ECTs: A Solution for the Driver Shortage

Jan. 12, 2015

Automated manual transmissions lead to a 1-3% improvement in fuel economy, according to our recently released Confidence Report on electronically controlled transmissions, but maybe even more important is their ability to help solve the industry’s driver shortage.

Fuel economy is the first reason fleets consider moving from manual to electronically controlled transmissions, a term we use to encompass both automated manual transmissions and fully automatic ones.  Of course, the fuel reduction performance depends on the amount of shifting occurring in each fleet’s duty cycle and other things including the experience and training available to drivers.

After extensive interviews, we found that 2015 will likely be the year where the “new normal” for Class 8 tractors will be ones that have automated manual transmissions with some using automatic transmissions in the higher start and stop trucks.  Why?  It’s the ability to find and retain drivers.

Much discussion has been had in the industry on the lack of skilled, willing drivers to operate these big trucks.  The industry told us, through our interviews with all sizes of fleets, owner operators, truck and powertrain builders and others that these transmissions function well, are reliable and after time driving them, drivers very much appreciate their ease of operation.  Fleets also told us that while some seasoned drivers initially were hesitant to get behind the wheel of a truck spec’ed with an automated transmission “within about three days” they no longer want to drive trucks with manual transmissions.  Also, our study team found that fleets are using the fact that their trucks are equipped with electronically controlled transmissions as a recruiting tool to entice men and women who wouldn’t normally consider a career as a truck driver.

We also found that the use of automated transmissions lessens the variability in fuel economy between the best drivers and the worst drivers. And while the best drivers may in fact be able to get better fuel economy driving trucks with manual transmissions, ask yourself realistically how many of your drives are your “best drivers?”  Reducing the variable of drivers, also makes it easier to evaluate the many other technologies, such as aerodynamics, tires and other powertrain offerings.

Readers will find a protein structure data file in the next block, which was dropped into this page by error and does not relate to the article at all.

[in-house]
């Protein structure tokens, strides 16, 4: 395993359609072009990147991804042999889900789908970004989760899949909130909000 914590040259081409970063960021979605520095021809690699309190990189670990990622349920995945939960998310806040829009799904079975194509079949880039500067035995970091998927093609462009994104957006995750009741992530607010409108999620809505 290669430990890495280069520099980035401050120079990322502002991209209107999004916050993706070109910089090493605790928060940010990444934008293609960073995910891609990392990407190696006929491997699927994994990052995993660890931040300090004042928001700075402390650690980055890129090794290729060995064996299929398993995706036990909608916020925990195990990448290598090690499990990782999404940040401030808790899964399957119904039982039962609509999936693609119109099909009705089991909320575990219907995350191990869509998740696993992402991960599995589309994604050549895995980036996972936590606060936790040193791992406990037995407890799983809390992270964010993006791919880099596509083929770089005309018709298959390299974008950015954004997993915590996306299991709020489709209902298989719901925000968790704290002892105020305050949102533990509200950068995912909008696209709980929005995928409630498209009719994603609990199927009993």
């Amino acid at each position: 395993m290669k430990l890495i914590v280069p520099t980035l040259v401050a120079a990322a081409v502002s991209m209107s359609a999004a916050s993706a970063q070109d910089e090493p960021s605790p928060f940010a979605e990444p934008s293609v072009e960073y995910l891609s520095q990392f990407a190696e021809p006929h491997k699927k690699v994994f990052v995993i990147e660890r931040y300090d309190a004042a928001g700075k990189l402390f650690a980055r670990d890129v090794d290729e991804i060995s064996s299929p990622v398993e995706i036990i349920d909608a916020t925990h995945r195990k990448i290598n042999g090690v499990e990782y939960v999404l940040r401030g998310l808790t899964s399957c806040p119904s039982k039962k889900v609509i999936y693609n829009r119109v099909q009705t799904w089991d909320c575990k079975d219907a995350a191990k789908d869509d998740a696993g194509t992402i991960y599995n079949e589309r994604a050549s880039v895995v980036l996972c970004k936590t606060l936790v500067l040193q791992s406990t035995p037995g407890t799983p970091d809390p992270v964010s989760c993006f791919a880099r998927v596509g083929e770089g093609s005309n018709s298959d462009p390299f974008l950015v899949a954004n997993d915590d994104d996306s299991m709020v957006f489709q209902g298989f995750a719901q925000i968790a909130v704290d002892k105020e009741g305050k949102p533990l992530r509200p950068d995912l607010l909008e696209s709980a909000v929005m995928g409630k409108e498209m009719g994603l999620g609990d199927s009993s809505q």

In fairness we found some challenges when switching to automated manual transmissions including the higher initial price tag and some additional maintenance costs.

The Payback Calculator our team developed includes those challenges, but also allows fleets to factor in “soft cost” savings like reduced driver turnover and lower recruiting and training costs. We think the calculator gives fleets a realistic way to evaluate whether automated manual or automatic transmissions make economic sense for them.

Fleets we spoke to while working on the Confidence Report or when they attended one of our recent workshops indicated that all future trucks will be specified with automated transmissions. As one fleet manager told us, “It’s a no brainer.”  Take a look at our Findings and put your own numbers into the Payback Calculator.  Maybe these transmissions are a great solution for you!

About the Author

Michael Roeth | Executive Director

Michael Roeth has worked in the commercial vehicle industry for nearly 30 years, most recently as executive director of the North American Council for Freight Efficiency (NACFE). He serves on the second National Academy of Sciences Committee on Technologies and Approaches for Reducing the Fuel Consumption of Medium and Heavy-Duty Vehicles and has held various positions in engineering, quality, sales, and plant management with Navistar and Behr/Cummins.

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